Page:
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State Sees Perks to Repealing Marriage Ban
|Last Edited||ArmyDem Jul 15, 2008 11:26pm|
|Media||Newspaper - New York Times|
|News Date||Thursday, July 17, 2008 07:00:00 AM UTC0:0|
|Description||By PAM BELLUCK and KATIE ZEZIMA |
Published: July 16, 2008
BOSTON — Massachusetts may have been the first state to legalize same-sex marriage for its residents, but when California last month invited out-of-state gay and lesbian couples to get married, the potential economic benefits did not go unnoticed here. Now Massachusetts wants to extend the same invitation.
On Tuesday, the State Senate voted to repeal a 1913 law that prevents Massachusetts from marrying out-of-state couples if their marriages would not be legal in their home states. The repeal, which passed with no objections on a voice vote, is expected to pass the House later this week. Gov. Deval Patrick, a Democrat and a supporter of same-sex marriage whose 18-year-old daughter recently disclosed publicly that she is a lesbian, has said he will sign the repeal.
The repeal of the out-of-state marriage ban would come more than four years after Massachusetts became the first state to allow gay men and lesbians to marry, and same-sex marriage advocates said the timing was carefully calculated to catch the prevailing political — and economic — winds.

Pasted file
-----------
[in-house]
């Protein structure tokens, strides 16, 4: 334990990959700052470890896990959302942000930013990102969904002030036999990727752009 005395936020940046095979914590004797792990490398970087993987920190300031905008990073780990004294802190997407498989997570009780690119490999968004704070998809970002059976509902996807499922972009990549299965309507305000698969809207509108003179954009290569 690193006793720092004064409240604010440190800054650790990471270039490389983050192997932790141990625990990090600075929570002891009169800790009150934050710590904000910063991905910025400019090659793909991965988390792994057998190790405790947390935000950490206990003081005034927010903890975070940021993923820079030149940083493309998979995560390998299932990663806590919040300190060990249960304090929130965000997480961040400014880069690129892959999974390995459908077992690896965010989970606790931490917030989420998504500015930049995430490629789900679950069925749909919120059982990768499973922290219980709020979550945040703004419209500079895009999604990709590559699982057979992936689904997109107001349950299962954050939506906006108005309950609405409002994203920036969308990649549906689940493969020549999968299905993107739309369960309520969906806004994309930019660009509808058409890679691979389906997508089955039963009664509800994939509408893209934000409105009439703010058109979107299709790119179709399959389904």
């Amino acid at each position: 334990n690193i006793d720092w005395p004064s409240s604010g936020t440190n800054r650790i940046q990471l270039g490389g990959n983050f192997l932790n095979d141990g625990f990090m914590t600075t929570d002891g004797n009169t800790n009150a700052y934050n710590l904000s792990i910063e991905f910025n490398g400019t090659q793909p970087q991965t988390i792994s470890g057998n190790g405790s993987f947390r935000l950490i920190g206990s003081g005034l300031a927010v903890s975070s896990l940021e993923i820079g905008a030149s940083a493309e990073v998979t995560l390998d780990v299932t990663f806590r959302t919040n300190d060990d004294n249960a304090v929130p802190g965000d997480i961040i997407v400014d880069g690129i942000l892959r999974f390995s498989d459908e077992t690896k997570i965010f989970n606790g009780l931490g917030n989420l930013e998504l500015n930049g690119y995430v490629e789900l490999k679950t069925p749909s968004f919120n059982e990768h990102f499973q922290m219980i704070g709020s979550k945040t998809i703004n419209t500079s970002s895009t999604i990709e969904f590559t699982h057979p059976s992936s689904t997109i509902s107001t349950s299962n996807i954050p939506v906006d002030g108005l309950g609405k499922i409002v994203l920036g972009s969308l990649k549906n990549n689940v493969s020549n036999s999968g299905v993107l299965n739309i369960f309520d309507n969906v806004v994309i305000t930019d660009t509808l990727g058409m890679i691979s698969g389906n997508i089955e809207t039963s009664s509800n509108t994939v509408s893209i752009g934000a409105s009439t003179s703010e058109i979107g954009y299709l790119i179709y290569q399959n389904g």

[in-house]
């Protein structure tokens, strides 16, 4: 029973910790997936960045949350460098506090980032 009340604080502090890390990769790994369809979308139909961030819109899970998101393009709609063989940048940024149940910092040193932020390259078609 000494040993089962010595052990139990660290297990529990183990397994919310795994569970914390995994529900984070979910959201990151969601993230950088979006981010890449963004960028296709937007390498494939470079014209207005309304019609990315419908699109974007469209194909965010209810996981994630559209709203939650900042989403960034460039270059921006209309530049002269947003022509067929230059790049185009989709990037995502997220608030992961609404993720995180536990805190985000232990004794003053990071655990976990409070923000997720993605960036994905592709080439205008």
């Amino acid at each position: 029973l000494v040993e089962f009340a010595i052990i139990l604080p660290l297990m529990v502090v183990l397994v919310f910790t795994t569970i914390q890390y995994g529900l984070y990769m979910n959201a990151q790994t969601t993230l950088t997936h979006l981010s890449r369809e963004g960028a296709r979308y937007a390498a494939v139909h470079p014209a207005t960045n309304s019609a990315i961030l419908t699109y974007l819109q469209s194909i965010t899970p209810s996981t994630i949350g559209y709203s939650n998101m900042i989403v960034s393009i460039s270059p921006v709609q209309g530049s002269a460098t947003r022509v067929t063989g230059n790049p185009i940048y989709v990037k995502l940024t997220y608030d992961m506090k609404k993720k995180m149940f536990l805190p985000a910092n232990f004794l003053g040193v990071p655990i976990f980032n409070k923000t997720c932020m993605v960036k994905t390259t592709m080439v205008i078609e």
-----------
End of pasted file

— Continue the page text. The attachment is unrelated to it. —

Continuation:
State officials said they expected a multimillion-dollar benefit in weddings and tourism, especially from people who live in New York. A just-released study commissioned by the State of Massachusetts concludes that in the next three years about 32,200 couples would travel here to get married, creating 330 permanent jobs and adding $111 million to the economy, not including spending by wedding guests and tourist activities the weddings might generate.
“We now have this added pressure, given what’s happened in California, that we really think that it is a good thing that we be prepared to receive the economic benefit,” State Senator Dianne Wilkerson, a Democrat who sponsored the repeal bill, said Tuesday after the vote.